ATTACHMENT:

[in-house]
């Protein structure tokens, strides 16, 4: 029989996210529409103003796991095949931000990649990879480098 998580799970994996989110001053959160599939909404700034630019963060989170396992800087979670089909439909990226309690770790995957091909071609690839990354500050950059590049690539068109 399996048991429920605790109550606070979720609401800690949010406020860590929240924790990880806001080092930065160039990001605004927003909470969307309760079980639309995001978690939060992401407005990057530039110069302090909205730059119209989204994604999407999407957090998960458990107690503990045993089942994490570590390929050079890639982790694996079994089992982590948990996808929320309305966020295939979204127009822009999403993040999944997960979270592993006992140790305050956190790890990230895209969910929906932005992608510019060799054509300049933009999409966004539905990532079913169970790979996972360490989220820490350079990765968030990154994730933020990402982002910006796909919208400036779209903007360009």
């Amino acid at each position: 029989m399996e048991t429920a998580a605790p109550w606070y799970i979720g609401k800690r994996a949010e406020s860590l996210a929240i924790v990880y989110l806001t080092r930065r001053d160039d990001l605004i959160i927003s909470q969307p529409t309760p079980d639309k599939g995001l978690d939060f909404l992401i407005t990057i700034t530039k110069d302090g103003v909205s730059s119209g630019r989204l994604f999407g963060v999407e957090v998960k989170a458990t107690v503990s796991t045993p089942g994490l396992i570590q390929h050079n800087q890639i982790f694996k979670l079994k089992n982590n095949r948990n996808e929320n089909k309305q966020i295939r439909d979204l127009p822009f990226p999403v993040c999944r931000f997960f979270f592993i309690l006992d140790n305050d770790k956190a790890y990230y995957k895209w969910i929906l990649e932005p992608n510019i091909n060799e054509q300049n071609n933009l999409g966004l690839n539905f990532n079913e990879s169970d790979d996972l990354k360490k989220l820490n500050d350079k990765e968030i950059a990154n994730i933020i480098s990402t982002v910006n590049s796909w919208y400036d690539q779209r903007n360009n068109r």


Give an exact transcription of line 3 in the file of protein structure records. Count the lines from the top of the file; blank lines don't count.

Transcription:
């Amino acid at each position: 029989m399996e048991t429920a998580a605790p109550w606070y799970i979720g609401k800690r994996a949010e406020s860590l996210a929240i924790v990880y989110l806001t080092r930065r001053d160039d990001l605004i959160i927003s909470q969307p529409t309760p079980d639309k599939g995001l978690d939060f909404l992401i407005t990057i700034t530039k110069d302090g103003v909205s730059s119209g630019r989204l994604f999407g963060v999407e957090v998960k989170a458990t107690v503990s796991t045993p089942g994490l396992i570590q390929h050079n800087q890639i982790f694996k979670l079994k089992n982590n095949r948990n996808e929320n089909k309305q966020i295939r439909d979204l127009p822009f990226p999403v993040c999944r931000f997960f979270f592993i309690l006992d140790n305050d770790k956190a790890y990230y995957k895209w969910i929906l990649e932005p992608n510019i091909n060799e054509q300049n071609n933009l999409g966004l690839n539905f990532n079913e990879s169970d790979d996972l990354k360490k989220l820490n500050d350079k990765e968030i950059a990154n994730i933020i480098s990402t982002v910006n590049s796909w919208y400036d690539q779209r903007n360009n068109r």